You have probably heard that hearsay isn't admissible in court, which basically means that you can't use it as testimony in court. It may sound unfair, but there are perfectly good reasons for it. Here are a few reasons criminal courts don't allow hearsay as testimony in court:
It Is Not Reliable
One of the most important reasons hearsay is inadmissible is because it is inherently unreliable. Hearsay is, by definition, an out-of-court statement made by a witness who is not available in court. It basically means that the person providing hearsay testimony is not the person who witnessed (saw, heard, felt, smelt or tasted) the event.
This means that, at best, hearsay is a secondhand testimony. As you probably know, however, things get distorted when they are repeated by other people. Try describing something to a colleague and ask them to repeat it to another colleague; the third person isn't likely to hear exactly what you said. Therefore, the person providing hearsay testimony might not have heard the correct thing or they might have forgotten some of the details.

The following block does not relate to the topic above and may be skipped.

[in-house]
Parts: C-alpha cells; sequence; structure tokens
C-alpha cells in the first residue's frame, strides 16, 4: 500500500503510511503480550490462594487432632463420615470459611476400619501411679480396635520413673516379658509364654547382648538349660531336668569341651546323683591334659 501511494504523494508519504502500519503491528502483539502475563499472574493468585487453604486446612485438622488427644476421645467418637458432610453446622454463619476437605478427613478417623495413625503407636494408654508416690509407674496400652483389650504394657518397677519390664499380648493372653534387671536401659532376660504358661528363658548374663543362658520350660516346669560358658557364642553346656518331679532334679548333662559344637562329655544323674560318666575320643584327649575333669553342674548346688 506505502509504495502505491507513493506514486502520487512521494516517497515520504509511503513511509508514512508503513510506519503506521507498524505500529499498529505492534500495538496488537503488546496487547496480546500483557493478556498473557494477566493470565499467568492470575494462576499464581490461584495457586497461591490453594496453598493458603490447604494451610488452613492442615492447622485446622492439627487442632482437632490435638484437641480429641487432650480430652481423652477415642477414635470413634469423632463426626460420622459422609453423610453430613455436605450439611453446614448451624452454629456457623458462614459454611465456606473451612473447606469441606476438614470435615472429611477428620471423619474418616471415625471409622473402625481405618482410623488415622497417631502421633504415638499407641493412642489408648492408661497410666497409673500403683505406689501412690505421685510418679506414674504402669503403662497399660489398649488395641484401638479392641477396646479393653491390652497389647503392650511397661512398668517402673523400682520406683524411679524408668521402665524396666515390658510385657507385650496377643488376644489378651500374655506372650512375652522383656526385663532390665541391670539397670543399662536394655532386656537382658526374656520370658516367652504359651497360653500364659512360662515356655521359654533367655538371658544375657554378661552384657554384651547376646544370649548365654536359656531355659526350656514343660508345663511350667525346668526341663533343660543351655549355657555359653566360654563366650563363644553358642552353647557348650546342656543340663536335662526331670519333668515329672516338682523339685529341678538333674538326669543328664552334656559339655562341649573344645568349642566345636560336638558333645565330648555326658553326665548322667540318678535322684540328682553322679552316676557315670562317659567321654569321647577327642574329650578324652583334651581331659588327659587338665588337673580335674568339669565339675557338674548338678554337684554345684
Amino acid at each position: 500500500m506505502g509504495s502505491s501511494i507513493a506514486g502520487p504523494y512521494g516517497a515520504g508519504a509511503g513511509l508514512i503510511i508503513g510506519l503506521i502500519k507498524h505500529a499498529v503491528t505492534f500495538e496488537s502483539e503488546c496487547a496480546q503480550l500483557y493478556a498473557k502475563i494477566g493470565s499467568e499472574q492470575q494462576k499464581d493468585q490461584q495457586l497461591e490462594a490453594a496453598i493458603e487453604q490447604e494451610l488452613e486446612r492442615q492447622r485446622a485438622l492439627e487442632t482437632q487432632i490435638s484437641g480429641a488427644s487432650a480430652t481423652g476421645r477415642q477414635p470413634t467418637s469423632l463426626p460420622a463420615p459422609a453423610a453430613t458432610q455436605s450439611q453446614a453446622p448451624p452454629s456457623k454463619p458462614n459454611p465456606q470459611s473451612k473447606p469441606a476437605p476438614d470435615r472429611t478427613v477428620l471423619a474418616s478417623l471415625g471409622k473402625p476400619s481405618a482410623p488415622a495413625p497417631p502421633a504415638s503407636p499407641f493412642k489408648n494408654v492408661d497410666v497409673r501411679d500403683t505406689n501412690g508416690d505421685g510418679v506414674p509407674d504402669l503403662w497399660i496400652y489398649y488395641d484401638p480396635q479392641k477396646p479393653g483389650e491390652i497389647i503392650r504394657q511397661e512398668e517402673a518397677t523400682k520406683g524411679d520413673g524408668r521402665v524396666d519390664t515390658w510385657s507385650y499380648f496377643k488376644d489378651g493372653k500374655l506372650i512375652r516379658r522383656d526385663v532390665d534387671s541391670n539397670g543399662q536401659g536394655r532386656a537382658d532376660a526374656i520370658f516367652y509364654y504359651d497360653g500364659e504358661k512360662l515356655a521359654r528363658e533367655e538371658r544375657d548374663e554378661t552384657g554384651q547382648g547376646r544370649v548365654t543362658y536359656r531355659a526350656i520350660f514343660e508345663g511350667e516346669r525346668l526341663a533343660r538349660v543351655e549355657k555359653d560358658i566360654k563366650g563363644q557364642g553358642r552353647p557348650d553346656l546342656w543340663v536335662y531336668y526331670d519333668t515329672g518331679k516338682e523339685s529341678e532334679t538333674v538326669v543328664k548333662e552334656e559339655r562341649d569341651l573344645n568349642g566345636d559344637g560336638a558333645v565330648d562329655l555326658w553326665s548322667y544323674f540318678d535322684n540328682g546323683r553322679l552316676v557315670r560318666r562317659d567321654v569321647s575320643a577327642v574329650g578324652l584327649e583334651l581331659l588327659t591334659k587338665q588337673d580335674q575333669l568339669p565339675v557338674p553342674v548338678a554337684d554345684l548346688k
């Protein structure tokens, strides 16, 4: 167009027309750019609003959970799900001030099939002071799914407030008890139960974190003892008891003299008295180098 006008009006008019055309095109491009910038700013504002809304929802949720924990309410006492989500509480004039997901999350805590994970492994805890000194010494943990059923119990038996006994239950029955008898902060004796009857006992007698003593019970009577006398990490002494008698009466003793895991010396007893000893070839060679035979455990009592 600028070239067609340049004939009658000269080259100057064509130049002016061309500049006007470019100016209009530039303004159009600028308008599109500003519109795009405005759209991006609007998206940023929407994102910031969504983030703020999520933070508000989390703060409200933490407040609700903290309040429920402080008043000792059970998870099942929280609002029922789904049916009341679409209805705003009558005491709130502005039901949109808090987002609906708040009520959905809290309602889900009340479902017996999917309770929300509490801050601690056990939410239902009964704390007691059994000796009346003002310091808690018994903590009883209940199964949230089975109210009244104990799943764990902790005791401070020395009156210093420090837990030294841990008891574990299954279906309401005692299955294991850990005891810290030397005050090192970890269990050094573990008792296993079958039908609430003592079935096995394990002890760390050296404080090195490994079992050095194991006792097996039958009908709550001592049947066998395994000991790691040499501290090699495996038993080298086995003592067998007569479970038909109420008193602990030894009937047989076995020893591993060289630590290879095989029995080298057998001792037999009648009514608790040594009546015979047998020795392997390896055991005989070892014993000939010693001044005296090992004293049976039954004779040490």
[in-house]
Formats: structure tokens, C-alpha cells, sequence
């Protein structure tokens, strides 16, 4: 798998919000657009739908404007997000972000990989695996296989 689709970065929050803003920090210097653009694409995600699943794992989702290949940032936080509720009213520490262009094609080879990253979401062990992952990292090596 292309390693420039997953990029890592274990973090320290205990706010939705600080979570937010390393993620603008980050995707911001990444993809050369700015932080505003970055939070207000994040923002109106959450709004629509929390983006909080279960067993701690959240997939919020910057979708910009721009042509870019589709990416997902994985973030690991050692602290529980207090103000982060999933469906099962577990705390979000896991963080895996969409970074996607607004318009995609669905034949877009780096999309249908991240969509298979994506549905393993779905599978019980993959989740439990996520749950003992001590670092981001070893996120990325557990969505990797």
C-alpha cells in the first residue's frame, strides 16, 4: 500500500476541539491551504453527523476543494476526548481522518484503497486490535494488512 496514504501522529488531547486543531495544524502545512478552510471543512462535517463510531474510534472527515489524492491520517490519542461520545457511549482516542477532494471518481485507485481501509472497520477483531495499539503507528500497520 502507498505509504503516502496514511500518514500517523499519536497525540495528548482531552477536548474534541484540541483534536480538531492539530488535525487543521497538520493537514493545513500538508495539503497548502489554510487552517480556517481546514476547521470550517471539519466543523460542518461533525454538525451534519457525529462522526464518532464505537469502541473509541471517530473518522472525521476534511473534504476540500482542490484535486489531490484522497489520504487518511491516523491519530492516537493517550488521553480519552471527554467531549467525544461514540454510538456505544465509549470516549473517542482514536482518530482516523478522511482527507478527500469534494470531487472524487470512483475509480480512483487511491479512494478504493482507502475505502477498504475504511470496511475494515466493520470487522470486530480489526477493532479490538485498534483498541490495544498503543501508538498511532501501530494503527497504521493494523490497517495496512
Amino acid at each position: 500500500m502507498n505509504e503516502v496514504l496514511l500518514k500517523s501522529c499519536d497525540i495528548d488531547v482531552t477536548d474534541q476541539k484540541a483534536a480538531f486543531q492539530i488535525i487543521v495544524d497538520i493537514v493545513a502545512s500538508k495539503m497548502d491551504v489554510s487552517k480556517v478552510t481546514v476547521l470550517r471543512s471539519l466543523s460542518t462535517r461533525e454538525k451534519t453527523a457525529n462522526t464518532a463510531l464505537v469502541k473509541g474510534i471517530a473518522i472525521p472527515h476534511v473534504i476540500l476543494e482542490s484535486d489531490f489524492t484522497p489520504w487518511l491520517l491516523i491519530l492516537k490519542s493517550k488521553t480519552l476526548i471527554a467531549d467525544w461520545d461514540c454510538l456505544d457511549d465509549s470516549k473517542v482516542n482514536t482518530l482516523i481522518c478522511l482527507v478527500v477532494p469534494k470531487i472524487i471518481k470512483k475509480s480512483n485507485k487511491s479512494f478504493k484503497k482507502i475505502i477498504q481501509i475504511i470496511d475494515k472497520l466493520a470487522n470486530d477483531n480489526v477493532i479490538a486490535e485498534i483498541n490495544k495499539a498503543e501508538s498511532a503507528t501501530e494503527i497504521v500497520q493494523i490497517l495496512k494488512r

It Is Difficult To Get Further Details
Another problem with hearsay is that it's difficult to get further details or "read" the language of the actual witness. As you know, communication isn't just verbal; nonverbal cues such as nodding, smiling, shaking the head or gesturing are all part of communication. You can read the language of a witness to better grasp what they are saying if you are speaking directly to them. You can even ask them follow-up questions to get clarification on their testimony. Unfortunately, this isn't possible at all if you are listening to hearsay testimony; with hearsay, all you get is the verbal utterances made by the absent witness.
It Violates the Confrontation Clause
The Confrontation Clause of the 6th Amendment of the U.S. Constitution grants a criminal suspect the right to face and question their accuser. This means if a witness is making a claim against a defendant in a criminal court, then the criminal defendant has the right to question the witness. Obviously, this won't be possible if the actual witness is not in court, and the hearsay witness isn't the actual accuser, they are just repeating what they heard.
Just like other criminal laws, there are exceptions that allow hearsay to be admissible in court. Therefore, if there is some hearsay you think can help you win your case, don't dismiss it outright. Run the hearsay testimony by your lawyer to see if it fits in any of the multiple exceptions. Visit a site like http://wolfleylawoffice.com/ for more help.